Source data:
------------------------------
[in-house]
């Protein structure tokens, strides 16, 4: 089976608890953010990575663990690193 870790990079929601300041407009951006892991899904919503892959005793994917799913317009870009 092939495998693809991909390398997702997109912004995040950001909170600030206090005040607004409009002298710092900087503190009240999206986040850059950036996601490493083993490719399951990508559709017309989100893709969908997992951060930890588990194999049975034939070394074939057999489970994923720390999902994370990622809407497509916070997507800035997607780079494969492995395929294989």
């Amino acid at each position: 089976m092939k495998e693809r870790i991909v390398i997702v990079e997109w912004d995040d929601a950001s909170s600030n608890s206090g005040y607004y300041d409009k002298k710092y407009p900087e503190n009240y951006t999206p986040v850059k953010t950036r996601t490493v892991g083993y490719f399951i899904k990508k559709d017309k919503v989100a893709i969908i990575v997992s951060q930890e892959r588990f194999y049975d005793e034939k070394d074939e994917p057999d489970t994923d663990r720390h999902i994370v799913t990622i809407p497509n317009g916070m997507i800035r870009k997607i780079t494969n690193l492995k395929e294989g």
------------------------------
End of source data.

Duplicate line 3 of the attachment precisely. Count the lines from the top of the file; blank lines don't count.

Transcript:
């Amino acid at each position: 089976m092939k495998e693809r870790i991909v390398i997702v990079e997109w912004d995040d929601a950001s909170s600030n608890s206090g005040y607004y300041d409009k002298k710092y407009p900087e503190n009240y951006t999206p986040v850059k953010t950036r996601t490493v892991g083993y490719f399951i899904k990508k559709d017309k919503v989100a893709i969908i990575v997992s951060q930890e892959r588990f194999y049975d005793e034939k070394d074939e994917p057999d489970t994923d663990r720390h999902i994370v799913t990622i809407p497509n317009g916070m997507i800035r870009k997607i780079t494969n690193l492995k395929e294989g």